It’s a beautiful day. Warm and sunny, a hair over 80 degrees – it’s the perfect day to hide from the sun like a vampire.
In all seriousness though, it is gorgeous out and we did spend some time in the yard before retreating back into the house. Because yes, I do usually hide from the sun like a vampire.
But anyway, this post is not about my pasty white skin. It’s about double dipping – skordalia and babaganoush to be exact!
There are days where I just want simple. Easy prep, easy clean up, no fuss. Then there are days where I just feel like getting involved and apparently, this is one of them. Sometimes it can be difficult, with my husband being unable to eat dairy. So much has dairy in it! Not these.
Speaking of my husband, he will be home late tonight, so I’ve had the whole day in front of me. I defrosted some pork chops for the mister and Little Miss, which I tossed with lemon juice, olive oil and Penzey’s Greek Seasoning, which can go on the grill later.
But dips. The dips make it. I was giving Little Miss lunch when my eyes fell on the potatoes on my counter. Suddenly, visions of skordalia, the lemony, garlicky Greek spread began dancing through my head. Yes, I decided, I could do this.
Just a quick reminder, I don’t post recipes for the most part. I post guidelines. If you can cook even a little, you can do this, I promise!
The Skordalia Guidelines
Skordalia, if you’re not familiar with it, is a smooth potato spread with plenty of garlic and lemon, perfect for serving with bread, pita bread or sliced raw veggies.
- Potatoes (this is a dip, not a size dish, so I found 5 medium potatoes to be just fine), peeled and chopped into 1″ cubes
- 2 tablespoons olive oil
- Salt and pepper to taste
- Lemon juice, and lemon zest/powdered lemon peel
- 2 cloves of garlic or garlic powder
Remember, this isn’t a recipe, so it’s not exact, but instructions are:
- Boil potatoes until fork tender. Drain, but keep the water in the pot.
- Transfer potatoes to a bowl and mash with a fork. Stir in 2 tablespoons of olive oil, one at a time.
- Salt and pepper to taste. Add 2 cloves fresh minced garlic, or garlic powder to have the flavor without the bite (I used a little over 1 tsp).
- Add 1-2 tsp lemon juice and a little fresh lemon zest or powdered lemon peel, mix.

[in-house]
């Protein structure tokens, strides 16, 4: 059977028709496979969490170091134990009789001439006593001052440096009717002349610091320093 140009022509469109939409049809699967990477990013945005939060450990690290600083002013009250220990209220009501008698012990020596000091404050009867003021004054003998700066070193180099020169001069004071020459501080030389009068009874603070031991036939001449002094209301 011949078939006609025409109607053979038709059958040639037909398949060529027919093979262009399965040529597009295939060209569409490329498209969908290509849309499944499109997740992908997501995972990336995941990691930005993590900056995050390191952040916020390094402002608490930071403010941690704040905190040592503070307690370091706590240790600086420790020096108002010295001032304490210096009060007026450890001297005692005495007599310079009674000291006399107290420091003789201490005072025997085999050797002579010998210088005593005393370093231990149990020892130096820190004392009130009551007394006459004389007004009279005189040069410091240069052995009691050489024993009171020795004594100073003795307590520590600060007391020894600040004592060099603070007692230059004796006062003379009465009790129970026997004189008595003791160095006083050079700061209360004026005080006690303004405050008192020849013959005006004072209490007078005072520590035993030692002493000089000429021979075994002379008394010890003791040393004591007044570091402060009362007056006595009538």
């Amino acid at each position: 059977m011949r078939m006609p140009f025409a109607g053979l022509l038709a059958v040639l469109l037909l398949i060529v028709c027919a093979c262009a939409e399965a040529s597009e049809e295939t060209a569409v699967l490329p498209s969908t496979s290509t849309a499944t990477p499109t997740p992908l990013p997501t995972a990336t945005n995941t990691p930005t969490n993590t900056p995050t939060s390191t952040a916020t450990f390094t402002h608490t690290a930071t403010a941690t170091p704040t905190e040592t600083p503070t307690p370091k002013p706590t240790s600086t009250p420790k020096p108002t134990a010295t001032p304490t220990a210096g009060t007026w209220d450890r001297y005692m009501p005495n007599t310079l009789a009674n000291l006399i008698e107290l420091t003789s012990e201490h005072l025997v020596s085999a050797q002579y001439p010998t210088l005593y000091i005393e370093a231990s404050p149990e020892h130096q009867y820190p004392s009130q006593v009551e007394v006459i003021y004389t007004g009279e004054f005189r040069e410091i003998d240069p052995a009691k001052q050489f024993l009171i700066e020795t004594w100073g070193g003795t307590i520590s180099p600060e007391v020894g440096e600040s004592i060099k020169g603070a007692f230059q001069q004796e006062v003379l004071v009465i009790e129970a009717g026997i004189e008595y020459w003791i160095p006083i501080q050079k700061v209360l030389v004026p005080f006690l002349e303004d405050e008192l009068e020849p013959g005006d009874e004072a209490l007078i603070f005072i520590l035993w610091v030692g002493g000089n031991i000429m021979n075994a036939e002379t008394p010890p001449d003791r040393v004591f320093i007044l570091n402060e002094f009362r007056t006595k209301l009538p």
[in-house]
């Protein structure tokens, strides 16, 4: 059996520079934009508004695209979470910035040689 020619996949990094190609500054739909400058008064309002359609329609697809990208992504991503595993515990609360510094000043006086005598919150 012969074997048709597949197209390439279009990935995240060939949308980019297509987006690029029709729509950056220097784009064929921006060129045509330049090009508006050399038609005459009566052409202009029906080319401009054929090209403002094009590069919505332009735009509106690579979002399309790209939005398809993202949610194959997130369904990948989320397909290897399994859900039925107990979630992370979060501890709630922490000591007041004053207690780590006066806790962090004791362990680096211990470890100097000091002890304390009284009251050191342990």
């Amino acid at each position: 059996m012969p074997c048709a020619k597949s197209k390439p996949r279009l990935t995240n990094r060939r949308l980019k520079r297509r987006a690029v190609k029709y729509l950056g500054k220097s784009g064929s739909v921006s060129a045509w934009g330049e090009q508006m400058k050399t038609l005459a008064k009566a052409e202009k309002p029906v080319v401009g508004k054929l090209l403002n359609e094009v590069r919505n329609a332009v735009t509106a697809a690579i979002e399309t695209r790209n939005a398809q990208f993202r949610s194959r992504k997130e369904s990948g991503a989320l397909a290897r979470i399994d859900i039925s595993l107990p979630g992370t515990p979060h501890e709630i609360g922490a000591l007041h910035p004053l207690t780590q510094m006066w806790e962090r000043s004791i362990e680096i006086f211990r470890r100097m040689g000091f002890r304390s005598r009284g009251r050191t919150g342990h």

- One tablespoon at a time, add cooking water and stir in until the dip is smooth and creamy.
- Let chill in the fridge or enjoy warm.
The Babaganoush Guidelines
Or, “Babaganoush – It’s Better Than It Looks”
For this recipe, I use my handy dandy wood chopping bowl and mezzaluna knife. This is also useful for making tuna/chicken salad and anything else you need to chop. It’s a wonderful set and if you don’t have one, you should.
- A normal sized eggplant
- Fresh garlic or garlic powder
- Salt and pepper to taste
- Parsley (fresh or dried)
- Preheat your oven to 400 degrees Fahrenheit; line a baking sheet with aluminum foil. Bake your eggplant for about an hour, or until it can be easily punctured by a fork.
- Remove eggplant from oven, let cool enough to handle. Cut the top and bottom off and use your hands to peel the skin off.
- Place peeled eggplant in chopping bowl and chop as finely or coarsely as you like.
- Add salt and pepper to taste, plus as much fresh garlic or garlic powder as makes you happy.
- Throw in at least a teaspoon of dried garlic, or a nice handful of chopped fresh parsley.
- Stir in mayonnaise (I used 2 teaspoons, but adjust for how much you prefer). Done.
Seriously, it’s not pretty, but it’s really good. Feel free to cook your eggplant on the barbecue for a nice smokey flavor.
This is how we’re double dipping tonight. I’ve got raw veggies sliced for dipping, the pork just about ready to go on the grill, some sliced and seasoned butternut squash to hit the grill with the meat, and “no fail” pita bread from this recipe rising – and yes, they’re rising! I have high hopes these will be nice and fluffy and not terrible little hockey pucks.
Now I just need to keep the toddler busy until daddy gets home.